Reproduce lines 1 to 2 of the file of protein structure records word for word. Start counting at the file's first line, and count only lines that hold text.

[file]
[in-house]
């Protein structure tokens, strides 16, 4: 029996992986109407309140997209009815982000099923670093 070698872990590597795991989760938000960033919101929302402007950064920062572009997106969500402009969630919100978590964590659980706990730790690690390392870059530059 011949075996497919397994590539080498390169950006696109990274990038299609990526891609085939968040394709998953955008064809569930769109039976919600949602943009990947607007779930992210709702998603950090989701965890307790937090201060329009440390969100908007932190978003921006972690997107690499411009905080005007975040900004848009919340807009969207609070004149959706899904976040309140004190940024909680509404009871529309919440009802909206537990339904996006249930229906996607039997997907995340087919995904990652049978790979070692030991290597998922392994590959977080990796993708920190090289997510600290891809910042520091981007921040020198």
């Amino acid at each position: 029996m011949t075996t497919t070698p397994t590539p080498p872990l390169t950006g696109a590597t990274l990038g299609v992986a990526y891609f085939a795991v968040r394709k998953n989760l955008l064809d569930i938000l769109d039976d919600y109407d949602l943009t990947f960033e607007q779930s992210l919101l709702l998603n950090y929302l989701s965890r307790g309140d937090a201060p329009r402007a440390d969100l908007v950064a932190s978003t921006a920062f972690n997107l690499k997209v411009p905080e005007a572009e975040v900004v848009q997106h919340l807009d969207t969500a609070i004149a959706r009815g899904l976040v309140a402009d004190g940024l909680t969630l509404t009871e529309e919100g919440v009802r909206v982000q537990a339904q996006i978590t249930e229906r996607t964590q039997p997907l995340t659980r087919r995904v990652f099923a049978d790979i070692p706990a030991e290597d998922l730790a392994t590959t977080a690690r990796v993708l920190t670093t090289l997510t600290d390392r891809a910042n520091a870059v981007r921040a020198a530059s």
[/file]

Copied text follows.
[in-house]
């Protein structure tokens, strides 16, 4: 029996992986109407309140997209009815982000099923670093 070698872990590597795991989760938000960033919101929302402007950064920062572009997106969500402009969630919100978590964590659980706990730790690690390392870059530059 011949075996497919397994590539080498390169950006696109990274990038299609990526891609085939968040394709998953955008064809569930769109039976919600949602943009990947607007779930992210709702998603950090989701965890307790937090201060329009440390969100908007932190978003921006972690997107690499411009905080005007975040900004848009919340807009969207609070004149959706899904976040309140004190940024909680509404009871529309919440009802909206537990339904996006249930229906996607039997997907995340087919995904990652049978790979070692030991290597998922392994590959977080990796993708920190090289997510600290891809910042520091981007921040020198």